Life is interesting. I read a lot of different blogs, posts and books. Once in a while something I’ve been mulling over comes to the forefront when I do so. This morning, I was directed to an article on Forbes.com and their quote of the day was as follows:
“Learn from others whom have walked the path before you, but be smart enough to know when to cut your own trail.” – Narciso Rodriguez
Lately, I have been involved in discussions about best practices, quality management and accountability. The timing of this quote is apropos – It’s a reminder that it’s not always about what someone else has done. Sometimes breaking the mold or cutting your own trail is a much better solution to the issue. Sometimes you just have to see what solutions can be created and figure out what works or doesn’t work.
Recently, I was in a discussion with an influential executive and he made a statement that was quite disheartening. “Good enough is good enough.” Although paraphrased, this was not what I wanted to hear. I have a solid opinion that one has to do their best and one has to focus on the customer to be great. There has to be commitment to strive towards excellence.
If your company is succeeding by virtue of passivity and the simple fact that it is too expensive or too difficult for your customer to leave, is that truly success? Is it really a long term, viable solution to a problem? My view on it is certainly not. The customer should be wanting to stay with you through thick and thin. You want to drive customer loyalty vs customer satisfaction or apathy.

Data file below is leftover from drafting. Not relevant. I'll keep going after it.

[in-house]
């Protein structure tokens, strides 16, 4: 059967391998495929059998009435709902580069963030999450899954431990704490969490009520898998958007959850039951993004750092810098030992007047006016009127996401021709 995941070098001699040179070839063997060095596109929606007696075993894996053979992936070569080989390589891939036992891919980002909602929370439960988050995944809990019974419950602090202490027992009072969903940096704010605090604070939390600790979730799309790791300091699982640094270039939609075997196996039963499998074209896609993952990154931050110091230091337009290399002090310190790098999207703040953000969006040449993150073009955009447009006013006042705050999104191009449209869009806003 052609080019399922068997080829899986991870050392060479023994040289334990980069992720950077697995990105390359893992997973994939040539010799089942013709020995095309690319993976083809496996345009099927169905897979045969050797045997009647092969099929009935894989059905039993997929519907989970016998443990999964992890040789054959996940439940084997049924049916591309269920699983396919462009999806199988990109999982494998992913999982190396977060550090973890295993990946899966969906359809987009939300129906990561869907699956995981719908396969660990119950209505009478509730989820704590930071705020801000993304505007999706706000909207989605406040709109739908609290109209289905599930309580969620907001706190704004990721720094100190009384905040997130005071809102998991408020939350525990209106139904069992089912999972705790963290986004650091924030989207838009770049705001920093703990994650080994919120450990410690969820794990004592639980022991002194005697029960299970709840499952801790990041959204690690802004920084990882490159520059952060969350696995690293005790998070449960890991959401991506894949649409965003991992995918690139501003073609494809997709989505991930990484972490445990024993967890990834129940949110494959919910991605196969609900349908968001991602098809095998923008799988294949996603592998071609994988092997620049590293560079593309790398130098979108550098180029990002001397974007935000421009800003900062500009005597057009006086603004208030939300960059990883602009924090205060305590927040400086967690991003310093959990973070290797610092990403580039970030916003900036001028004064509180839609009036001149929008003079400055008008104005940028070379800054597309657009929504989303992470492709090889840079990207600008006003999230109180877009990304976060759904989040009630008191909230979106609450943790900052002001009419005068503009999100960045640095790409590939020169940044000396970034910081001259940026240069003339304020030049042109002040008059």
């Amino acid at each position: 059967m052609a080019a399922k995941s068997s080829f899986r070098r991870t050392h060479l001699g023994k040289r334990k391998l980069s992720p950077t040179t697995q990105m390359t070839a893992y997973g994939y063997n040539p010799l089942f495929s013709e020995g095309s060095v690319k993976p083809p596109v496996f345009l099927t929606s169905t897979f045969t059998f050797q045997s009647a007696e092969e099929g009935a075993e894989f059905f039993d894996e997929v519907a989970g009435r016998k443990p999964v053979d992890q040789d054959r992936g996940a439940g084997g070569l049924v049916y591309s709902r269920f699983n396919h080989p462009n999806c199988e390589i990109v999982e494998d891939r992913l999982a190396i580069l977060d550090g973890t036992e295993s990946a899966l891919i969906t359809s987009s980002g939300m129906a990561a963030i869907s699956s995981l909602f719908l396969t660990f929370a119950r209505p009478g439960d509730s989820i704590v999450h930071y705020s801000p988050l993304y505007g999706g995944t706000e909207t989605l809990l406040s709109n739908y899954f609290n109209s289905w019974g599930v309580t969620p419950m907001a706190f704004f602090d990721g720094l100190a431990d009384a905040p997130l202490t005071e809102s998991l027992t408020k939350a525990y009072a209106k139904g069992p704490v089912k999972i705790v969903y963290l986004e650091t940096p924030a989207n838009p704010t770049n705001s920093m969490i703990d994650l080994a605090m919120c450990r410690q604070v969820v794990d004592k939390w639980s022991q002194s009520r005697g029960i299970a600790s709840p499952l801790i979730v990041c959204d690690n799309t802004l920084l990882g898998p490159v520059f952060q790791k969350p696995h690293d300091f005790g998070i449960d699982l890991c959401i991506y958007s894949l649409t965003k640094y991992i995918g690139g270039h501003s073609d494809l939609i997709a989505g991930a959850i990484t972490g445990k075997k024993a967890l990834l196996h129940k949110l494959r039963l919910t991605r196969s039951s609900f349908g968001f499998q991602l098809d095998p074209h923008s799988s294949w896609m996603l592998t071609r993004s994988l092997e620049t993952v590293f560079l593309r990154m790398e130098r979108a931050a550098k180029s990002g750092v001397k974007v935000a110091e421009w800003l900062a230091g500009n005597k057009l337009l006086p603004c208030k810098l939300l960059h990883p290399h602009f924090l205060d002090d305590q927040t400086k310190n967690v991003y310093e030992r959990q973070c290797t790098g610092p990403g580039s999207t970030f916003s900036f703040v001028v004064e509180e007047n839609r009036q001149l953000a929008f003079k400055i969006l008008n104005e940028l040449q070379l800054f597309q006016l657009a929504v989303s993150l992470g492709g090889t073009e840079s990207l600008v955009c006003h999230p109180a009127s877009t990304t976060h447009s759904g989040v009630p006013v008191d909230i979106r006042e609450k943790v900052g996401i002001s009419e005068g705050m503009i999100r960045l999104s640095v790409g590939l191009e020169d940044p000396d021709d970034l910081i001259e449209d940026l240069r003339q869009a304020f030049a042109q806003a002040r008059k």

There are most certainly times when perfection or ‘the best’ is a problem. Shipping software, for example, is an example of this. If you hold a product delivery until you are perfect, bug free and have zero problems, you’re probably shipping too late — someone would have beaten you too it or you were solving problems that no one really cared about. You can not, however, ship mediocre and expect to be successful.
As a whole, it is always better to strive for greatness and fail than it is to accept being ‘good enough’. Lead the way towards making things better. It is better to try to make the customers ecstatic, the product phenomenal, and the employees extremely positive than it is to simply let things be or to be passive in your behavior. Take a chance, make things awesome. Take the shot, drive success and greatness.
Recently, I was doing research into quality metrics and methods of driving towards a great support center. The company I work for, 3M, is very heavily into ISO standards which tend to apply more towards manufacturing. There is, however, a standard called ISO 10002:2014 that aligns with the more traditional ISO 9001. As per the standard, this “provides guidance on the process of complaints handling related to products within an organization, including planning, design, operation, maintenance, and improvement. The complaints-handling process described is suitable for use as one of the processes of an overall quality management system.”
I reviewed the standard as well as many others, including ITIL CSI, Benchmark Portal’s Call Center standards, HDI guidelines, etc. The fact is, they are all very similar. The key is to have something that:
- Gives your team a standard to follow
- Allows your management to monitor & audit
- Has controls in place for long term success
If you have no less than these three things in place, you have a system that drives towards a system that improves quality and direction; a system that sets you up for long term success. Just be careful about not having too many.